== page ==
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    Blood Pressure Rising in Kids

    Overweight, Obese Kids Seeing the Highest Blood Pressures
    By
    WebMD Health News

    March 5, 2004 -- Today's overweight first grader is likely to have high blood pressure before he or she finishes high school, according to heart researchers.

    Obesity in children is now considered a major public health problem, and the concern is well placed, says Rebecca Din-Dzietham, MD, PhD, MPH, assistant professor in the social epidemiology research division of the department of community health and preventive medicine at Morehouse School of Medicine in Atlanta. She tells WebMD that new research confirms that just as obesity is a risk factor for high blood pressure in adults; it is also behind dangerous increases in blood pressure in children. High blood pressure is a major risk factor for heart disease and stroke.

    Din-Dzietham presented the study results at the American Heart Association's 44th Annual Conference on Cardiovascular Disease Epidemiology and Prevention.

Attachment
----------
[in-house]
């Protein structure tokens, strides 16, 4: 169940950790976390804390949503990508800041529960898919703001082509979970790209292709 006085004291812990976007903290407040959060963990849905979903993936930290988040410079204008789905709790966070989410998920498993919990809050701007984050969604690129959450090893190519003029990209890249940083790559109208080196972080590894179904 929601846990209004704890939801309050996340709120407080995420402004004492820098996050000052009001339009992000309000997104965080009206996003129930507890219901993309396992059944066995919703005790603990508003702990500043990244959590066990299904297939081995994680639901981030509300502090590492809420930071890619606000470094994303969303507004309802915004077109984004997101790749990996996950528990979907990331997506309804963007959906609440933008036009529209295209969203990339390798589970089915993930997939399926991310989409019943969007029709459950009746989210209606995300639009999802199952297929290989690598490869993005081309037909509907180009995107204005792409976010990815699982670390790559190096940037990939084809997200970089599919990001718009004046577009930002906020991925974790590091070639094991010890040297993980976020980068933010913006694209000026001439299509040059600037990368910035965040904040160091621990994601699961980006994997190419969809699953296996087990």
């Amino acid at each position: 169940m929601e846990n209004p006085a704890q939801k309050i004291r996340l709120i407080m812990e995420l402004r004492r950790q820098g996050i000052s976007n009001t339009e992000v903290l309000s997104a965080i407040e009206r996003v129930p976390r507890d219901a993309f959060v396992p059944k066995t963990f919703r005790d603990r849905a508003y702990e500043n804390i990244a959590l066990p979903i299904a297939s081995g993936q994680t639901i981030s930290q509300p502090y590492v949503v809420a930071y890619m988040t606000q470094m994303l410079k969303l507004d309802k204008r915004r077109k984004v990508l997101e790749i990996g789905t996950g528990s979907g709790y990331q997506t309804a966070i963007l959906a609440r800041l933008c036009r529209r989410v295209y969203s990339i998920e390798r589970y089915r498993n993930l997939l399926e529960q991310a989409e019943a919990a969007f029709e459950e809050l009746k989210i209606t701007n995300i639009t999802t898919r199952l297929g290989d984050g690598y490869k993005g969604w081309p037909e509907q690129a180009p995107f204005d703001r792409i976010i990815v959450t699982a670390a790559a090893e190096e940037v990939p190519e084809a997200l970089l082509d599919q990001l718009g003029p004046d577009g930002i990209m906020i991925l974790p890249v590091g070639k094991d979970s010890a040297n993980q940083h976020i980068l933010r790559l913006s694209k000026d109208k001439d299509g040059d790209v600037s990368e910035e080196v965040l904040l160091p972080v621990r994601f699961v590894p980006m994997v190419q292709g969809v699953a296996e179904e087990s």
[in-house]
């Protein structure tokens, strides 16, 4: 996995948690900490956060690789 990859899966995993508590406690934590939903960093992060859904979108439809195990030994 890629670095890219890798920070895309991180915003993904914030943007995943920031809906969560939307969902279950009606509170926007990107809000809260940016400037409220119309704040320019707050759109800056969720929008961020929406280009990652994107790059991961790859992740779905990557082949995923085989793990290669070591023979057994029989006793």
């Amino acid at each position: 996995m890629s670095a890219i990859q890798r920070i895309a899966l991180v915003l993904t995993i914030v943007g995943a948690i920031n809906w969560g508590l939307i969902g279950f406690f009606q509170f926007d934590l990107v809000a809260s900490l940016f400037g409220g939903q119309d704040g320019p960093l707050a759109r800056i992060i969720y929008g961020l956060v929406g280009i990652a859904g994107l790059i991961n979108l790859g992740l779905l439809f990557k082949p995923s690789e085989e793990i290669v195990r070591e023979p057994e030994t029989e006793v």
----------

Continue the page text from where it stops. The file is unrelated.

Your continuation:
The researchers looked at data on black and white children taken at several points from the early '70s to the mid-'90s. From 1971 to 1980, there was little change in weight and blood pressure among children, she says. But after that, "children started gaining weight and it just continued to climb." By the time the '90s rolled around, it was clear that obesity was increasing in America's children but blood pressure was not yet affected.

    But that changed with the latest data, which were collected from 1999 to 2000.

    "When we compared the results of the 1988 survey to the data collected in 1999, there was a sharp and significant increase in blood pressure," she explains.

    Blood Pressure Rising in Kids

    In all categories -- normal weight, overweight, and obese -- blood pressure was higher, but in the overweight children blood pressure climbed an average of 4.2% compared with a 2.6% increase among normal-weight children.

    Daniel Jones MD, dean of the school of medicine at the University of Mississippi in Jackson, tells WebMD that the study results carry a chilling message. "It means that this is not just something that we suspect will happen, this is real. The obesity epidemic is real and the health consequences are real." Jones was not involved in the study.

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